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Giants Now: Legends appear in star-studded benefit

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Giants legends make appearance in Robin Hood's 'Heroes of New York' charity event

On Tuesday night, Giants legends Eli Manning, Michael Strahan and Justin Tuck were among a long list of celebrities to make an appearance in Robin Hood's charity event, Heroes of New York: A Robin Hood Special.

Robin Hood's 'Heroes of New York' event is a celebration of New York City's resiliency and generosity in times of desperate need.

Robin Hood has done some amazing work for the community over the years, but the organization has gone above and beyond with everything that has occurred in 2020.

As the organization's website states, "For over thirty years, Robin Hood has been finding, fueling and creating the most impactful and scalable solutions to lift families out of poverty in New York City. We partner with over 250 nonprofits to support food, housing, education, legal services, workforce development, and more to New Yorkers living in poverty across all five boroughs."

The Robin Hood Relief Fund is helping New Yorkers by supporting nonprofit organizations on the frontlines. Robin Hood has already distributed over $60 million in COVID-19 relief this year, while funding 599 different organizations and giving 754 grants.

Also scheduled to make appearances during Tuesday night's event were Al Pacino, Andy Cohen, Ice T, John McEnroe, Jon Stewart, Kelly Ripa, Kevin Bacon, Mariano Rivera, Michael Che, Ryan Seacrest, Tina Fey, Tracy Morgan and more.

Special musical performances included Andra Day, Mariah Carey, Tony Bennett and more.

"Robin Hood's work to elevate New Yorkers from poverty is more consequential than ever before. Because of the generosity of New Yorkers, we are providing relief through 600 frontline community partners who are feeding, housing, and caring for the city's most vulnerable, while pushing for policy changes that will permanently remove barriers to economic mobility. As COVID-19 cases continue to rise in New York and throughout the country, we know our work is not yet done," said Wes Moore, CEO of Robin Hood.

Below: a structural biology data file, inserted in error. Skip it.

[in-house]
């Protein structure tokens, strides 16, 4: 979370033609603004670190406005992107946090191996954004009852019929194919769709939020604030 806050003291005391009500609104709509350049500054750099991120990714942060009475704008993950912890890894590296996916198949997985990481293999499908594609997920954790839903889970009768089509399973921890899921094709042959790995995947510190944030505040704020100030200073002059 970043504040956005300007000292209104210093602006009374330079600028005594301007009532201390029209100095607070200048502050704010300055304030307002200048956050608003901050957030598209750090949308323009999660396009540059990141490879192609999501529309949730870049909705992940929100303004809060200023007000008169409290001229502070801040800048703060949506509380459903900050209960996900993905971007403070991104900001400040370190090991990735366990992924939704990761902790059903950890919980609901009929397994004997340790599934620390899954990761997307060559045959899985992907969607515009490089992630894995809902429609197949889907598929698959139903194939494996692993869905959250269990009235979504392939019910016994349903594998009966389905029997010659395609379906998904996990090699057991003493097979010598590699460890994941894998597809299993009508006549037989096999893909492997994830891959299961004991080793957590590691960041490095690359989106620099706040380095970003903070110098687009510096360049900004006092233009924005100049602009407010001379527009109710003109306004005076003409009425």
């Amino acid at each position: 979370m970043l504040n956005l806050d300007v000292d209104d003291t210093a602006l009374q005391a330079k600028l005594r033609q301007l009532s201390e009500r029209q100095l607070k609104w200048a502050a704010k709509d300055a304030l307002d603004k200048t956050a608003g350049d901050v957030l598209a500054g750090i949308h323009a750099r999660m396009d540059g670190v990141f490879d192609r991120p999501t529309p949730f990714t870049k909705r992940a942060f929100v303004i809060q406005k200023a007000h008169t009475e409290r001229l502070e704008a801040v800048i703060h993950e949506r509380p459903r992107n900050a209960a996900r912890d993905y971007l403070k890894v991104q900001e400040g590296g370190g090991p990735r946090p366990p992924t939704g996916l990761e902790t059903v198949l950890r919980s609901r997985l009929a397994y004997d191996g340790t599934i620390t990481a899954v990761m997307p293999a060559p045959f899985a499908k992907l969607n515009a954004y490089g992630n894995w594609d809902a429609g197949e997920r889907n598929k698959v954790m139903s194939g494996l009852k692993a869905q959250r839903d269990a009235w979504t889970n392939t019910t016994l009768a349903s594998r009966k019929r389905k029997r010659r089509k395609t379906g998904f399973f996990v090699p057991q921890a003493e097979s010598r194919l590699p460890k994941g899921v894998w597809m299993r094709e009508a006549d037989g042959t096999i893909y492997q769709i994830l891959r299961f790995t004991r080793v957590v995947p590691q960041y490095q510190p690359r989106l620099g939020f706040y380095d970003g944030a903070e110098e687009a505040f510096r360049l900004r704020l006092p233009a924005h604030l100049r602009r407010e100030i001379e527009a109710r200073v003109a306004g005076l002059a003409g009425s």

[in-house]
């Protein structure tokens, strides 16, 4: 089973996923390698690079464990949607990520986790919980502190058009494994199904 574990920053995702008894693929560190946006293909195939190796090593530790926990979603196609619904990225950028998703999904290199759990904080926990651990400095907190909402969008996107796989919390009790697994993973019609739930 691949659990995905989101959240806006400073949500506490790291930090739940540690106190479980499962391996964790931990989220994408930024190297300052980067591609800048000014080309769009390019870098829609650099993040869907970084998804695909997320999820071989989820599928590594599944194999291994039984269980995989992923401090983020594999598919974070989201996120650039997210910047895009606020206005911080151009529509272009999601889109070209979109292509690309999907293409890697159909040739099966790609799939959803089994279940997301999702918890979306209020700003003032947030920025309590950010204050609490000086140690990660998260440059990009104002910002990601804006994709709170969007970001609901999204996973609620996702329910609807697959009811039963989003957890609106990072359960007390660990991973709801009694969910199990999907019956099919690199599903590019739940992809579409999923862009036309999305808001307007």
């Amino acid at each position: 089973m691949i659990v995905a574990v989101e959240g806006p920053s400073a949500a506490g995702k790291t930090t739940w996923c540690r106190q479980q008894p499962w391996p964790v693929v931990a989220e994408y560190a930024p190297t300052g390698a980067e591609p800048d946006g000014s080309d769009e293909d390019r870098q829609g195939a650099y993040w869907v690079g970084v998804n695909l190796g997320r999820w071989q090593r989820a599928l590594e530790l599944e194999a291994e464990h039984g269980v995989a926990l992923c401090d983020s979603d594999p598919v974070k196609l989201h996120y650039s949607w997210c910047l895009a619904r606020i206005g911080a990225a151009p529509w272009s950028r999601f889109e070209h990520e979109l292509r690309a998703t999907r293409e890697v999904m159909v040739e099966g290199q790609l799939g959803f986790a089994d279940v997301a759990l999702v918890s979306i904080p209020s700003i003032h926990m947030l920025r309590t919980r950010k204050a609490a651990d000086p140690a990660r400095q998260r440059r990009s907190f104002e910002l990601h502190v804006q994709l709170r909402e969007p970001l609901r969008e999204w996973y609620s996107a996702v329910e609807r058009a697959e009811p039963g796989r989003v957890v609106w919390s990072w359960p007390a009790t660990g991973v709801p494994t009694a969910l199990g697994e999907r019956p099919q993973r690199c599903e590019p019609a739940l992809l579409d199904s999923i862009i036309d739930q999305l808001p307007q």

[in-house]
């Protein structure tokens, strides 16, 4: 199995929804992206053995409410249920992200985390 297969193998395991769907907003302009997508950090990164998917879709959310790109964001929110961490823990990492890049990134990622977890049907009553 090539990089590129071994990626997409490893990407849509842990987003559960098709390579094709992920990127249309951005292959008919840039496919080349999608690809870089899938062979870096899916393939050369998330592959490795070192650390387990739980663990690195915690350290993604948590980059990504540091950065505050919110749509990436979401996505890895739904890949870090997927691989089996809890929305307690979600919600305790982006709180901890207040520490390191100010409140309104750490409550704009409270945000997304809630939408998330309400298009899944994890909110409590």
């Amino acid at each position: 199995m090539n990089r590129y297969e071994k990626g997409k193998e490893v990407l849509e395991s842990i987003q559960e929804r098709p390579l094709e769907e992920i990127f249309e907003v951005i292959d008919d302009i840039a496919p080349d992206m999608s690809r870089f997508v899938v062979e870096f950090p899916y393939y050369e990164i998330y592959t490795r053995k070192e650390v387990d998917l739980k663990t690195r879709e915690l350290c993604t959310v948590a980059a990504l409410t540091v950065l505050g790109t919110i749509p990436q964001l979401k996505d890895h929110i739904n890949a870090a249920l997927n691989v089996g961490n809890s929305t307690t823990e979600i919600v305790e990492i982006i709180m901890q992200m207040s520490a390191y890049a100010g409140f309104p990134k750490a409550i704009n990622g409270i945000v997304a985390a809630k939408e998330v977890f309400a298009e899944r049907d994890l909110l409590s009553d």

View photos of the Giants' active roster as it currently stands.

Saquon Barkley tackles rehab while enjoying 'Wayne Train' Gallman's breakout year

It has been 72 days since Saquon Barkley tore his right ACL early in the second quarter of the Giants' Week 2 loss to the Chicago Bears at Soldier Field. That means he is 72 percent better today.

The Pro Bowl running back joined NFL Network's "Good Morning Football" on Tuesday to update his progress, which he is tackling day to day, much like his streaking Giants team.

"Life is good," Barkley said. "Obviously, I'd love to be out there with my team and playing the sport I love, but everything happens for a reason. I'm just trying to get one percent better every single day, rehabbing every single day, just focusing on the little things, and try to make sure that I'm ready to go for next year for my team."

But not until the 2020 Giants finish their business.

It has been 329 days since the Giants hired Joe Judge as the 19th head coach in franchise history, so are they 329 percent better?

After losing their first five games and starting 1-7, the Giants have won their last three games and sit atop the NFC East. They hold the tiebreaker over Washington, which holds a matching 4-7 record, after sweeping the season series.